Apocalypse Now Film Techniques

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Apocalypse Now (1979) is a film directed by Francis Ford Coppola about the Vietnam War. The film opens in Saigon in 1968, where a US army captain Benjamin Willard, starred by Martin Sheen, is holed up in a hotel room. He has completed one tour of duty in Vietnam. After agreeing to a divorce with his wife, he has returned to Vietnam for a second tour and now waits restlessly for a mission. In the opening scene of the film, the director uses various film techniques to establish the protagonist’s traumatized state of mind and convey that he is desperate to get back to action.

Coppola reveals that Willard is shell-shocked by his past experience of the Vietnam War through the use of several film techniques. To begin, composition is used to present that Willard is in a state of confusion. In Willard’s first shot, his face is inverted as he lies on his bed in the hotel. By having his head inverted, it is metaphorically symbolizing that his psyche and life is “upside down” and that he is disoriented as a result of the war. This is followed by the camera movement rotating above his face. Not only does this corroborate his mental disturbance, but the high camera angle also hints that he is powerless, and that it is beyond his control to push away these thoughts. Furthermore, to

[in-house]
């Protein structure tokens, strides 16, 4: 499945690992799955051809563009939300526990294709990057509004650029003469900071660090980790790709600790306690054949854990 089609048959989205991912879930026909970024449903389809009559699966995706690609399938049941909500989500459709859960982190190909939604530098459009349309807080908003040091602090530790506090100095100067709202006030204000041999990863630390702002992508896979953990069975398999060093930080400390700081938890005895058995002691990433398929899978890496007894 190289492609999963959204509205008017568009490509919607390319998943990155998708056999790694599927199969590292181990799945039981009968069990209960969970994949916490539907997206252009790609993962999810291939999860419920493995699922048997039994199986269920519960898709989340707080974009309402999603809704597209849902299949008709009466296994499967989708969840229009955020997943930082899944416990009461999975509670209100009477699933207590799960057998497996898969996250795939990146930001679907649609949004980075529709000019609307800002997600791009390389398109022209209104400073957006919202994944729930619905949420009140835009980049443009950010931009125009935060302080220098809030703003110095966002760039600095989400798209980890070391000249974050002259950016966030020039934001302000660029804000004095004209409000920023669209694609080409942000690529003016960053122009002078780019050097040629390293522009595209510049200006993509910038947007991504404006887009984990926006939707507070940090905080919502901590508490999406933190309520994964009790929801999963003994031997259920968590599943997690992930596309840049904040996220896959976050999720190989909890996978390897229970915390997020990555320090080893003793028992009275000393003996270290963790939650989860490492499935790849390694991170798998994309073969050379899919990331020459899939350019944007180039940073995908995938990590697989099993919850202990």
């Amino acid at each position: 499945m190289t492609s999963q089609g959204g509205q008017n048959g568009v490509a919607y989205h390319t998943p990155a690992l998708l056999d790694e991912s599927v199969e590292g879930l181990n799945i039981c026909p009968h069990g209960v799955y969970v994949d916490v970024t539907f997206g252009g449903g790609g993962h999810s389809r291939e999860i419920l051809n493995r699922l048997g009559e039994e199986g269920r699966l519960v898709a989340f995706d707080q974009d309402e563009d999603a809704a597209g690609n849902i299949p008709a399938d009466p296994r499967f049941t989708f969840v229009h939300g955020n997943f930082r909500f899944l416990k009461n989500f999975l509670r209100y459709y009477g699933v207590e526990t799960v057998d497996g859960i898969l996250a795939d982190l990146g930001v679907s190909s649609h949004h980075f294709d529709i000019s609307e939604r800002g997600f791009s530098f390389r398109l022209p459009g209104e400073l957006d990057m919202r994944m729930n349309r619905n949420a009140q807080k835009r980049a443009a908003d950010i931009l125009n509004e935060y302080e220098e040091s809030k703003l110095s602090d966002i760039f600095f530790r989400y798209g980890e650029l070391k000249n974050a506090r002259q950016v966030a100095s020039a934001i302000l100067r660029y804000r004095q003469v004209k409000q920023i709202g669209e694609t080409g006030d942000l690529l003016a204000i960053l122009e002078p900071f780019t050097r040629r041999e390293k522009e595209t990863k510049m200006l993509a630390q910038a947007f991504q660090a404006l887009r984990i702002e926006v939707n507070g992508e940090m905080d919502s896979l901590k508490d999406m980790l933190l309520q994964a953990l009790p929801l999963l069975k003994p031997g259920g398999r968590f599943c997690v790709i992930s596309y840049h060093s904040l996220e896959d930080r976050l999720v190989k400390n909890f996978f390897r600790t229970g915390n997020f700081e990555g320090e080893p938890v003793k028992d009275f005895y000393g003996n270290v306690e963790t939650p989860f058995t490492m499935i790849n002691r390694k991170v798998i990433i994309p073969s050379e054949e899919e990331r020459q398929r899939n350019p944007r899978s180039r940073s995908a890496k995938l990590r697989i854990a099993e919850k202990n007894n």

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These mentalities deteriorate as the film progresses, with the background non-diegetic music that is behind all the aforementioned film techniques intensifying and picking up speed. Towards the end, Willard seems to have reached his breaking point and is undergoing a nervous breakdown. This could foreshadow the arrival of war as he, the leader can no longer hold it back; the war seems inevitable to “erupt” as he

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